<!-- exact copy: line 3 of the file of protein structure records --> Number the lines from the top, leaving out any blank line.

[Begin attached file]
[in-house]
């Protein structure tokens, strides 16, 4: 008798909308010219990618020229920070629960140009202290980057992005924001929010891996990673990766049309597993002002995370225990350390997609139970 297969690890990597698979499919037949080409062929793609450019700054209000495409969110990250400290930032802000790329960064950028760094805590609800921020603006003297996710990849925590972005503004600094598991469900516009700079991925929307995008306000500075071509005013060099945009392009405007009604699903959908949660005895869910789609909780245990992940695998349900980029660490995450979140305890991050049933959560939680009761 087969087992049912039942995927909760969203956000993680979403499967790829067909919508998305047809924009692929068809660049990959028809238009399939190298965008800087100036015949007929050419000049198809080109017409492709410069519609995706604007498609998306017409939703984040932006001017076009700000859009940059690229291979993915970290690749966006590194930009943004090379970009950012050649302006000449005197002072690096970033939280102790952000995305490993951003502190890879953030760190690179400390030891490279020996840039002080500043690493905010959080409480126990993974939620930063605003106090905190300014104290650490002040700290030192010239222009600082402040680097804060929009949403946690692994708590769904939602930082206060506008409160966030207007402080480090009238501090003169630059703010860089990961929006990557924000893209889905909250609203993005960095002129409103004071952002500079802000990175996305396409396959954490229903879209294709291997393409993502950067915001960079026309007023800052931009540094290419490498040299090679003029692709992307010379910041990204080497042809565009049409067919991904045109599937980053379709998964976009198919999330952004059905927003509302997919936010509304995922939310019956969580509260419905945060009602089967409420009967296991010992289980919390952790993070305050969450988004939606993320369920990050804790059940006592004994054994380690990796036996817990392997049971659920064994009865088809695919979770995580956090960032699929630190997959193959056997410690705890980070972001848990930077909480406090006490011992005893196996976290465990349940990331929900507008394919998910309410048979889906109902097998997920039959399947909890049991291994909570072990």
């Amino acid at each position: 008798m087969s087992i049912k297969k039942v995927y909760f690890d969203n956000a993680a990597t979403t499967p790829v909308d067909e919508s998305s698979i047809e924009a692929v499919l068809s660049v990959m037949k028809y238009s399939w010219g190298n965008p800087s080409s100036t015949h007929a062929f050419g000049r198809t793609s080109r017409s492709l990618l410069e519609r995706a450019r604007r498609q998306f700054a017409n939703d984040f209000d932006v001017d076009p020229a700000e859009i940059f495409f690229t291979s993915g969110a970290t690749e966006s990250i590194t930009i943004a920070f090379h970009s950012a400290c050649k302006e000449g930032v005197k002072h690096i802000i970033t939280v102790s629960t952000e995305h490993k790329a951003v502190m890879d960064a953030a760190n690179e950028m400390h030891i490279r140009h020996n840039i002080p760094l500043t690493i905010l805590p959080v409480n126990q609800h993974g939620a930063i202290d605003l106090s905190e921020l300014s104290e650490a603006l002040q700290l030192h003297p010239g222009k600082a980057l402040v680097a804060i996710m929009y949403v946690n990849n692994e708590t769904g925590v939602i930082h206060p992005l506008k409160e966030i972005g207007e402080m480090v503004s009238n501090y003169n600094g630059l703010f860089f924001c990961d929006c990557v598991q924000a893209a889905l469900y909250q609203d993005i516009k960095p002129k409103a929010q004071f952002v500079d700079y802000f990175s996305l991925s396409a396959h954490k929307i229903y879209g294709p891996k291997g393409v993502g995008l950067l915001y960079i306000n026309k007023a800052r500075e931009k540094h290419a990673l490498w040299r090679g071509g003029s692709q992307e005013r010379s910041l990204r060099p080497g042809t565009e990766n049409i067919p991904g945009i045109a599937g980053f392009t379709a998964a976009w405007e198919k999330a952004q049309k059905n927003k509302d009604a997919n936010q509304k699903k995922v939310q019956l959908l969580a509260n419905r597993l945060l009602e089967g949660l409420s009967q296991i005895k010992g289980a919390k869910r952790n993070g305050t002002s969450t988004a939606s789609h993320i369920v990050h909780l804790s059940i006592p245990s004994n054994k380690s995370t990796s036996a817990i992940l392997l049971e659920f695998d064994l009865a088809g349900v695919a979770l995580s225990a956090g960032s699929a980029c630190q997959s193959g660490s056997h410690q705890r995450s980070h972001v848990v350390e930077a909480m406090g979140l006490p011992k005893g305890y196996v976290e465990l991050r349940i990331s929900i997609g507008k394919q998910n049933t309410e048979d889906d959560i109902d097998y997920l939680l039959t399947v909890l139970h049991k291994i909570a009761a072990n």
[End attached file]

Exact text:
């Amino acid at each position: 008798m087969s087992i049912k297969k039942v995927y909760f690890d969203n956000a993680a990597t979403t499967p790829v909308d067909e919508s998305s698979i047809e924009a692929v499919l068809s660049v990959m037949k028809y238009s399939w010219g190298n965008p800087s080409s100036t015949h007929a062929f050419g000049r198809t793609s080109r017409s492709l990618l410069e519609r995706a450019r604007r498609q998306f700054a017409n939703d984040f209000d932006v001017d076009p020229a700000e859009i940059f495409f690229t291979s993915g969110a970290t690749e966006s990250i590194t930009i943004a920070f090379h970009s950012a400290c050649k302006e000449g930032v005197k002072h690096i802000i970033t939280v102790s629960t952000e995305h490993k790329a951003v502190m890879d960064a953030a760190n690179e950028m400390h030891i490279r140009h020996n840039i002080p760094l500043t690493i905010l805590p959080v409480n126990q609800h993974g939620a930063i202290d605003l106090s905190e921020l300014s104290e650490a603006l002040q700290l030192h003297p010239g222009k600082a980057l402040v680097a804060i996710m929009y949403v946690n990849n692994e708590t769904g925590v939602i930082h206060p992005l506008k409160e966030i972005g207007e402080m480090v503004s009238n501090y003169n600094g630059l703010f860089f924001c990961d929006c990557v598991q924000a893209a889905l469900y909250q609203d993005i516009k960095p002129k409103a929010q004071f952002v500079d700079y802000f990175s996305l991925s396409a396959h954490k929307i229903y879209g294709p891996k291997g393409v993502g995008l950067l915001y960079i306000n026309k007023a800052r500075e931009k540094h290419a990673l490498w040299r090679g071509g003029s692709q992307e005013r010379s910041l990204r060099p080497g042809t565009e990766n049409i067919p991904g945009i045109a599937g980053f392009t379709a998964a976009w405007e198919k999330a952004q049309k059905n927003k509302d009604a997919n936010q509304k699903k995922v939310q019956l959908l969580a509260n419905r597993l945060l009602e089967g949660l409420s009967q296991i005895k010992g289980a919390k869910r952790n993070g305050t002002s969450t988004a939606s789609h993320i369920v990050h909780l804790s059940i006592p245990s004994n054994k380690s995370t990796s036996a817990i992940l392997l049971e659920f695998d064994l009865a088809g349900v695919a979770l995580s225990a956090g960032s699929a980029c630190q997959s193959g660490s056997h410690q705890r995450s980070h972001v848990v350390e930077a909480m406090g979140l006490p011992k005893g305890y196996v976290e465990l991050r349940i990331s929900i997609g507008k394919q998910n049933t309410e048979d889906d959560i109902d097998y997920l939680l039959t399947v909890l139970h049991k291994i909570a009761a072990n």